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New hemoglobin disorders atlas one for the books

May 2003
Karen Southwick

A new Color Atlas of Hemoglobin Disorders, available soon from the CAP, may replace a dog-eared textbook more than 20 years old upon which many laboratories still rely.

“The standards [on hemoglobin disorders and diagnosis] were old books out of print for years,” says Steven H. Kroft, MD, associate professor of pathology, Division of Hematopathology, University of Texas Southwestern Medical Center, Dallas. In fact, he says, many labs depend on photocopies of an out-of-print 1980 publication by Virgil F. Fairbanks, MD, called Hemoglobinopathies and Thalassemias, Laboratory Methods and Clinical Cases.

It was Dr. Fairbanks himself, retired from the Mayo Clinic, who urged the CAP Hematology and Clinical Microscopy Resource Committee to create a new reference on hemoglobin disorders. Dr. Fairbanks also initiated the CAP Hemoglobinopathy Survey.

“This whole process [to publish the atlas] started out about five years ago at Dr. Fairbanks’ suggestion,” says James D. Hoyer, MD, a hematopathology consultant at the Mayo Clinic and an advisor to the CAP’s hematology committee. Dr. Hoyer is co-editor of the atlas.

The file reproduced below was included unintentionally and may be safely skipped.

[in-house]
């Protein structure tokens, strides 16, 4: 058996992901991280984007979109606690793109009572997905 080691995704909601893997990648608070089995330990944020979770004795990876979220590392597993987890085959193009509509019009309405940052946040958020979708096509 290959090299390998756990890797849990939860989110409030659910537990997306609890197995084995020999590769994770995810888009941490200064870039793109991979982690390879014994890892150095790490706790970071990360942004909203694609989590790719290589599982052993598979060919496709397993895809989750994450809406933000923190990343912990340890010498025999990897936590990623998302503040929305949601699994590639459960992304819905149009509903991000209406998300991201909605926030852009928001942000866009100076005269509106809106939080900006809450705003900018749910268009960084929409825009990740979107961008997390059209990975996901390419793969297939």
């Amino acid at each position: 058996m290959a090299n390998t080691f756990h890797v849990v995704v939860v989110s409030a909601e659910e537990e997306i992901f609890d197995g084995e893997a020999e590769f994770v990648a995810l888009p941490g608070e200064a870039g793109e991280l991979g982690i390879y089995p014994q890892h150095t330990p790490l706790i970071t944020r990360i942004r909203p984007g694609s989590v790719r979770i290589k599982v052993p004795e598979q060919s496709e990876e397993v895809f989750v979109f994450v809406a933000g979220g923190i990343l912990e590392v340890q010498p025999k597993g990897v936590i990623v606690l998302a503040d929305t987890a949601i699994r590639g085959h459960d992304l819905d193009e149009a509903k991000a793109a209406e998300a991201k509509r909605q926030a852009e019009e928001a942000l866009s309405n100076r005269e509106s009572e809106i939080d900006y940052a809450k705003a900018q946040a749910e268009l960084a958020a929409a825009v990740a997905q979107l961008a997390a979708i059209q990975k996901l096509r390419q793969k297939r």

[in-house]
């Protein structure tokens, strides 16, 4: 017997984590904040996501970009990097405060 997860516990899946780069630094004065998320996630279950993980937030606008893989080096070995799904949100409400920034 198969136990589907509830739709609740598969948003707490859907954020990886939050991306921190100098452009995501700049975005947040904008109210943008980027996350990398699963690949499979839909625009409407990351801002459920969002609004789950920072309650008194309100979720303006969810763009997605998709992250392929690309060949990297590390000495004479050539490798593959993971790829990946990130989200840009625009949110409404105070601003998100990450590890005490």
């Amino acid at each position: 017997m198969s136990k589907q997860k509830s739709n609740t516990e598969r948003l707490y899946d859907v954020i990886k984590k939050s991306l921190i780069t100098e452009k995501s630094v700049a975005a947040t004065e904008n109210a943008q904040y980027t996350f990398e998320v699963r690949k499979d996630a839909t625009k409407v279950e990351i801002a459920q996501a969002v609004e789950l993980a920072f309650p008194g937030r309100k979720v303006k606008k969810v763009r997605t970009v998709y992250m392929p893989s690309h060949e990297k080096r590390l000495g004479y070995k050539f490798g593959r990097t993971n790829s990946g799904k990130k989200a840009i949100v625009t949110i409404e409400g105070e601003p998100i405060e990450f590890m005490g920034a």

The same committee produced an earlier book, the Color Atlas of Hematology, in 1998. That atlas was so well received that committee members decided to undertake another, this one on hemoglobin disorders. This atlas was largely compiled and edited over the past two years, says Dr. Kroft, another co-editor. It is similar in style and format to the hematology atlas, with full-color electrophoretic scans, illustrations, diagrams, peripheral blood smears, and numerous tables.

The lack of up-to-date material on hemoglobinopathies supported the need for a hemoglobin atlas. “The idea was an educational and practical reference that would cover everything you’re likely to see in practice,” Dr. Kroft says. The CAP had a wealth of information in its Surveys to meet the need, he notes.